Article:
IEMA's Digital Journalist Tom Pashby discusses Natural England’s largest ever seagrass restoration project in Plymouth Sound and the Solent with representatives from the organisations involved.


70,000 seed bags have been planted in 3.5 hectares of seabed in Plymouth Sound and the Solent, in a project led by Natural England - a non-departmental public body sponsored by IEMA Corporate Partner the Department for Environment, Food and Rural Affairs (DEFRA).

The seagrass planting initiative is part of a £2.5 million project funded by EU LIFE and led by Natural England, called ReMEDIES (Reducing and Mitigating Erosion and Disturbance Impacts Affecting the Seabed), which is focusing on how sensitive seabed habitats are impacted by recreational activities such as anchoring and mooring. The project aims to reduce recreational pressures on sensitive habitats, restore and protect sensitive habitats, and promote awareness of these habitats and their importance.

Tony Juniper, Chair of Natural England, said:

“Seagrasses are a precious part of our marine ecosystem, providing a habitat for a wide variety of species from juvenile fish to our seahorse populations. They are an essential mechanism for carbon capture and a healthy marine environment.

“Seagrasses are vital but they are also very delicate. With their existence threatened by disease, pollution, and human activity, we must all work together to support the recovery of seagrasses – and harness their power to combat climate change and restore our natural environment.”

Mark Parry, Development Officer at the Ocean Conservation Trust, said: “Seagrass meadows are one of the most valuable and biodiverse habitats on the planet. By restoring seagrass, we are ensuring they will continue to provide vital environmental benefits to both people and the planet.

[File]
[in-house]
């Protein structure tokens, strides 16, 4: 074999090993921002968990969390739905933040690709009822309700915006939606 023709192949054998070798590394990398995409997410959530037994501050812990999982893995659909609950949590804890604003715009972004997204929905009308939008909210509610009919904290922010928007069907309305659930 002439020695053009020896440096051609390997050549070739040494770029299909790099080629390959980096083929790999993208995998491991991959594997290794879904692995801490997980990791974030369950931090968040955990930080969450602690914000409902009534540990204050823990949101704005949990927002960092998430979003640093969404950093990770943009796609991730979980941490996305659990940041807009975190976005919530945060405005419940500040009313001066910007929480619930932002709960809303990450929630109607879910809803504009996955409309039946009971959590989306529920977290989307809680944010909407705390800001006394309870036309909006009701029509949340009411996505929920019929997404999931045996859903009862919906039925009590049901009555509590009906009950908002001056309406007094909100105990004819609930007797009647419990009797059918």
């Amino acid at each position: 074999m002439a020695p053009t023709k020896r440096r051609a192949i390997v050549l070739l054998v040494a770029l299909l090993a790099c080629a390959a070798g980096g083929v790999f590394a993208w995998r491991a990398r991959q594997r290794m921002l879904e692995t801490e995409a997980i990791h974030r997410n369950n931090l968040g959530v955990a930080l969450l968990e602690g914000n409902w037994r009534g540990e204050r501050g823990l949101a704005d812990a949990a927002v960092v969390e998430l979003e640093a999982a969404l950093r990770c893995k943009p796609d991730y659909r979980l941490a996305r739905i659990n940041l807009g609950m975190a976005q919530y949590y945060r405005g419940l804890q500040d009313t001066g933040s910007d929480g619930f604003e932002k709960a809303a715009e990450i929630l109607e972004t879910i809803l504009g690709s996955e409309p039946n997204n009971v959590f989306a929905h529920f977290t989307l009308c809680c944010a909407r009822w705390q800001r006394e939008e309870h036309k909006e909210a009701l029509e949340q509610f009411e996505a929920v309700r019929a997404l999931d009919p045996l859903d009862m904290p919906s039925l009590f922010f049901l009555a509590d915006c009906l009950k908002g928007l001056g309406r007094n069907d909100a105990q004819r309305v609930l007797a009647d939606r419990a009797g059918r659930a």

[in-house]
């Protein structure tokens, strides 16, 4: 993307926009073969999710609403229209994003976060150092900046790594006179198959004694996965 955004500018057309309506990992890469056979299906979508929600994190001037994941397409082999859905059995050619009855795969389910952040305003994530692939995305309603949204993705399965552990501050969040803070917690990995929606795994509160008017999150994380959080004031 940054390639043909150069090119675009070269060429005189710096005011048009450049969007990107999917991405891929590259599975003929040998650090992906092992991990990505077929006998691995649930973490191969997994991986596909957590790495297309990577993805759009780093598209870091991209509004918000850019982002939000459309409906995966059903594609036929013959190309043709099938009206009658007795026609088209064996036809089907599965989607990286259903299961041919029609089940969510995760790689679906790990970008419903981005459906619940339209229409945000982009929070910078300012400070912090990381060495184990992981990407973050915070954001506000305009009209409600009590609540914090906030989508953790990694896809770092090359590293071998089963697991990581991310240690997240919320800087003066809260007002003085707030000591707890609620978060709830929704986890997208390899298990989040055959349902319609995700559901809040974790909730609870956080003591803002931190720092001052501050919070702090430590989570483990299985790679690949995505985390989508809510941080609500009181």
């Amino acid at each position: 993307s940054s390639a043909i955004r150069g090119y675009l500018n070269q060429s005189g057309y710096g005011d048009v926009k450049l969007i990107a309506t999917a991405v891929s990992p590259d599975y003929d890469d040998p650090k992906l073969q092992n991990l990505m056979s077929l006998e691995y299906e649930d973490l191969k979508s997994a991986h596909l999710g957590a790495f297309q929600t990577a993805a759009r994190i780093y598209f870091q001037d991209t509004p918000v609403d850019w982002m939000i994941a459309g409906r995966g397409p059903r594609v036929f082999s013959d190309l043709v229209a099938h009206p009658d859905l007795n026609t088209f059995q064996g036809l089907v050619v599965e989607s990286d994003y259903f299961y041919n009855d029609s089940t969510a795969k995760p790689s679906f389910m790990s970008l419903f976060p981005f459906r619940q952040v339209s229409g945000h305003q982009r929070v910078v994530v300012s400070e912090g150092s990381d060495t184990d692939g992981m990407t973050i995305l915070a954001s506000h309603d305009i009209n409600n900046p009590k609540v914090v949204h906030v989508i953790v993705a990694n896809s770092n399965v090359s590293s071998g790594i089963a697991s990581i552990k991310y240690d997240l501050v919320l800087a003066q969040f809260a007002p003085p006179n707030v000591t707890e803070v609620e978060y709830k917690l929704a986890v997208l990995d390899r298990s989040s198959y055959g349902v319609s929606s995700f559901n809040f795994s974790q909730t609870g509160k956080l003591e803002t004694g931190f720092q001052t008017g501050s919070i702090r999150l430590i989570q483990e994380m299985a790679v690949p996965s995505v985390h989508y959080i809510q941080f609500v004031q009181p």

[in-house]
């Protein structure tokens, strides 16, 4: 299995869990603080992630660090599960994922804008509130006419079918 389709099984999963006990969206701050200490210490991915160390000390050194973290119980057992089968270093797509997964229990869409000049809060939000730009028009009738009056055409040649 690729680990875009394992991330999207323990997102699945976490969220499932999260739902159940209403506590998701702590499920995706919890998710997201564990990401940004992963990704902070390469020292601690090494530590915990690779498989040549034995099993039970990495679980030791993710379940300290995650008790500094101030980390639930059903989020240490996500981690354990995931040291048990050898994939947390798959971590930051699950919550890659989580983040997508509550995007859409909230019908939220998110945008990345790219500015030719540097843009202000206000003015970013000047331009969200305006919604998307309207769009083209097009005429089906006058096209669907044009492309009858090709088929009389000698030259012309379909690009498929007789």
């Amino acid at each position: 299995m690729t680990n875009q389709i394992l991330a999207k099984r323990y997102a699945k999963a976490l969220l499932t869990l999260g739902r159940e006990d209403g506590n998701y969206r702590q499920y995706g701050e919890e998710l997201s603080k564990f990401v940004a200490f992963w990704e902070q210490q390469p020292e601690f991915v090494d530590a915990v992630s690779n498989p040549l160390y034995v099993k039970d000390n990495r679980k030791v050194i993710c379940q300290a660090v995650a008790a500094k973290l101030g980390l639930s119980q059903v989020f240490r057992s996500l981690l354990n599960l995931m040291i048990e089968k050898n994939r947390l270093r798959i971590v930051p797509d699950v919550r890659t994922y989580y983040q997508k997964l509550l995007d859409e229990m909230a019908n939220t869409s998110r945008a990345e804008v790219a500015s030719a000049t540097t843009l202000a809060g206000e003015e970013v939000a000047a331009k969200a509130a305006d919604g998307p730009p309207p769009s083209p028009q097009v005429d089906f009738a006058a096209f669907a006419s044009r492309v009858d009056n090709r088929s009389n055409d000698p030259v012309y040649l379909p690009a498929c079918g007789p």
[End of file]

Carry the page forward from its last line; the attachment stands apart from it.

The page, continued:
“We are very proud to be the restoration lead in this project and are grateful for communities in both Plymouth and the Solent volunteering their time to help us restore such an important habitat.”

Kate Fortnam AIEMA, Campaign Manager for The Green Blue, a joint environmental programme by the Royal Yachting Association and British Marine, said:

“ReMEDIES presents the boating community with a great opportunity to improve our environmental awareness and to make an important contribution to climate action through seagrass conservation.

“A key focus for us is promoting the adoption of Advanced Mooring Systems by mooring owners. Compared to traditional moorings, advanced mooring systems have minimal impact on seagrass on the seabed. They also tend to have much longer lifespans than traditional systems.”

Following recent seagrass planting, a total of 3.5 hectares of seabed has now been planted, comprising 2.5 hectares in Plymouth Sound and 1 hectare in Solent Maritime. It takes about 10,000 seagrass seed bags per half a hectare, and approximately 70,000 seed bags have been packed by volunteers and deployed into the sea overall.

Photo of Tom P
Tom Pashby

Digital Journalist, IEMA

Tom Pashby is a Digital Journalist at IEMA, working alongside the Head of Media Abigail Simmons, and the Senior Media Officer Tim Farmer.

Alongside their work for IEMA, Tom is currently studying part-time for an NCTJ Diploma in Journalism with PA Training, and freelances as a writer and editor. They have written about the climate emergency, LGBTQIA+ rights and the UK constitution for publications including the Times, the i newspaper, Metro, PinkNews and the Ecologist.